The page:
25 Oct 2018 20:37 IST

General Electric: the end of an era, or the beginning?

Can GE recreate its legacy after it lost its place in the Dow index earlier this year?

General Electric (GE) was part of the Dow Jones Industrial Average Index for more than 120 years — it was the oldest member of the Dow. In June 2018, GE was replaced by Walgreens Boots Alliance. This development is historic and represents the moment when the curtains fell on a legacy.

GE enjoyed an extremely unique position in the US and the world. Considered a hotbed for grooming good leaders, its managers eventually took over most of corporate America; that was the prowess GE enjoyed in creating world-class leaders. Harvard has written several cases that showcase GE and its managers’ leadership capabilities.

In 1889, Thomas Alva Edison — who had many patents to his name — along with JP Morgan (which brought in financial power) made a series of acquisitions that eventually became the Edison General Electric Company. After more acquisitions and mergers, GE was founded in 1892 and, in 1896, it became one of the original 12 companies listed on the then newly-formed Dow index.

Post 9/11

Unfortunately, GE’s performance in recent years has been deteriorating and it was no longer considered a good representation of the large capitalised stock. When removed from Dow, its share price was close to $13 and its influence on Dow was less than 0.5 per cent. Why did such a historic company reach this state?

Business executive Jeff Immelt inherited GE from Jack Welch, as the CEO of the company, in 2001 — four days before 9/11. Immelt took over a highly diversified conglomerate whose portfolio included industrial businesses comprising aircraft engines, turbines, transportation, oil and gas, and medical imaging, as well as unrelated businesses like financial services. All these businesses were, in combination, performing wellas a conglomerate. However, things started to change dramatically post the 9/11 crisis.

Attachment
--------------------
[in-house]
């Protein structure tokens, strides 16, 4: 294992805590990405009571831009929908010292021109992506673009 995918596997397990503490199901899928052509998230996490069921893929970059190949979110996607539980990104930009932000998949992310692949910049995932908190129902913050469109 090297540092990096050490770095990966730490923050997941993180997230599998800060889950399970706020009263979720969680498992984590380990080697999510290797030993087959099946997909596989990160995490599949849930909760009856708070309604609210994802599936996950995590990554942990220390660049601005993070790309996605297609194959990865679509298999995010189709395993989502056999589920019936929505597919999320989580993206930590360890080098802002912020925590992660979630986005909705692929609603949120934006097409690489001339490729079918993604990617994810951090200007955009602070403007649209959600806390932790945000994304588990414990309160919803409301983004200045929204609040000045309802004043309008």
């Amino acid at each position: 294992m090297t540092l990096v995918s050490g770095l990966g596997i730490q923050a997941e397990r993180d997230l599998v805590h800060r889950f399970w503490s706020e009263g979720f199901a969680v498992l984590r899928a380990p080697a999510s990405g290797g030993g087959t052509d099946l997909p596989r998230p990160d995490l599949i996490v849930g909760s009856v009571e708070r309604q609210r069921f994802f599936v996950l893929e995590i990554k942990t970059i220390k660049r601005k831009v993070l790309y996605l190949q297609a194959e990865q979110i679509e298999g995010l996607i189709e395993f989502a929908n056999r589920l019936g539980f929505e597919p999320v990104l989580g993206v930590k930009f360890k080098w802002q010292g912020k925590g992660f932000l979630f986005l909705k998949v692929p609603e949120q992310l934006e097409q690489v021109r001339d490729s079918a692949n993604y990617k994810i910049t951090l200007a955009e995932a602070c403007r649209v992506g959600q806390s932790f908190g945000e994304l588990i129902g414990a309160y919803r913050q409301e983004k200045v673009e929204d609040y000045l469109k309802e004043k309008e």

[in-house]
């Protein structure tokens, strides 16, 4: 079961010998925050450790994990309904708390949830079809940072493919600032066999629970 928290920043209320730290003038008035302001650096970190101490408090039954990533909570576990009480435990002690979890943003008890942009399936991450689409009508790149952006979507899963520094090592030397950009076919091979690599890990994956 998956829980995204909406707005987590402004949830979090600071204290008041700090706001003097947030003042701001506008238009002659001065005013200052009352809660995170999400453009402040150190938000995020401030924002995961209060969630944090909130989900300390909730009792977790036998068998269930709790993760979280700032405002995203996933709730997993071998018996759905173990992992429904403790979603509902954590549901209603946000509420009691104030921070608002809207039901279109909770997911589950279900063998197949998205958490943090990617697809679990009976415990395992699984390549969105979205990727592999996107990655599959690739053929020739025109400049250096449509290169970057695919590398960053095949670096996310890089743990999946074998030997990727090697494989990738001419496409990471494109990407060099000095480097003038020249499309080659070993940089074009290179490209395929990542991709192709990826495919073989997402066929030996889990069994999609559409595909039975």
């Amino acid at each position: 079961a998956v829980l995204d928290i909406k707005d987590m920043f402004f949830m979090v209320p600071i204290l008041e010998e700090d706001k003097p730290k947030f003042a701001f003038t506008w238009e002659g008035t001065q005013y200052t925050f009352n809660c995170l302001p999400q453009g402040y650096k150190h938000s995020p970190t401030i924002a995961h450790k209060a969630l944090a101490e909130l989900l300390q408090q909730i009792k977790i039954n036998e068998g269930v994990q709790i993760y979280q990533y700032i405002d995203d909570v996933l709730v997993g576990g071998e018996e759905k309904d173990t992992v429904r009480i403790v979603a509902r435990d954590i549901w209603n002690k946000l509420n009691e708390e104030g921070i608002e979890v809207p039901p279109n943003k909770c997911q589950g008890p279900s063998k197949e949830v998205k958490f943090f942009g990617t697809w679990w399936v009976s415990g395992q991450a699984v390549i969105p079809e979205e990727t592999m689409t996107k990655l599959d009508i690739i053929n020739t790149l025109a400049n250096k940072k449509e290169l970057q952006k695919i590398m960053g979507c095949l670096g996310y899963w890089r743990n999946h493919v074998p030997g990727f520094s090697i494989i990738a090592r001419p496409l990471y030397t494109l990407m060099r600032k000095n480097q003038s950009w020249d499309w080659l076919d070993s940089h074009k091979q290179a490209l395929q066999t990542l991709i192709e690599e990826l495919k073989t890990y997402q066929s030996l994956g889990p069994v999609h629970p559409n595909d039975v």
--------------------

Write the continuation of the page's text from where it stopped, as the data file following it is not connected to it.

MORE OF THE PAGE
With the terrorist attack on New York’s twin towers on September 11, 2001, the global economy went into a spin. GE’s businesses were one of the worst hit, most of them facing a steep slow down, which they did not recover from for the next 24-36 months.

Immelt tried hard to unwind the excessive diversification of the companyfrom the Jack Welch days; he divested the plastics, home appliances and financial capital businesses. This was considered a good and bold move as it made the company more focused. Such divestitures were imminent and challenging and, as expected, they incurred the wrath of shareholders, employees and the markets, all of whom did not appreciate the downsizing of the company.

Expensive acquisitions

Immelt made a number of technology acquisitions to support the industrial capabilities, including the Alstom acquisition. However, some of his smaller acquisitions were criticised for being expensive. In particular, his acquisition of Ion Track, an explosive detection company; WMC, a subprime mortgage company; and the many oil and gas acquisitions including Baker Hughes. The company has recently written down large sums of goodwill on such acquisitions, primarily pointing to the fact that Immelt had overpaid for them.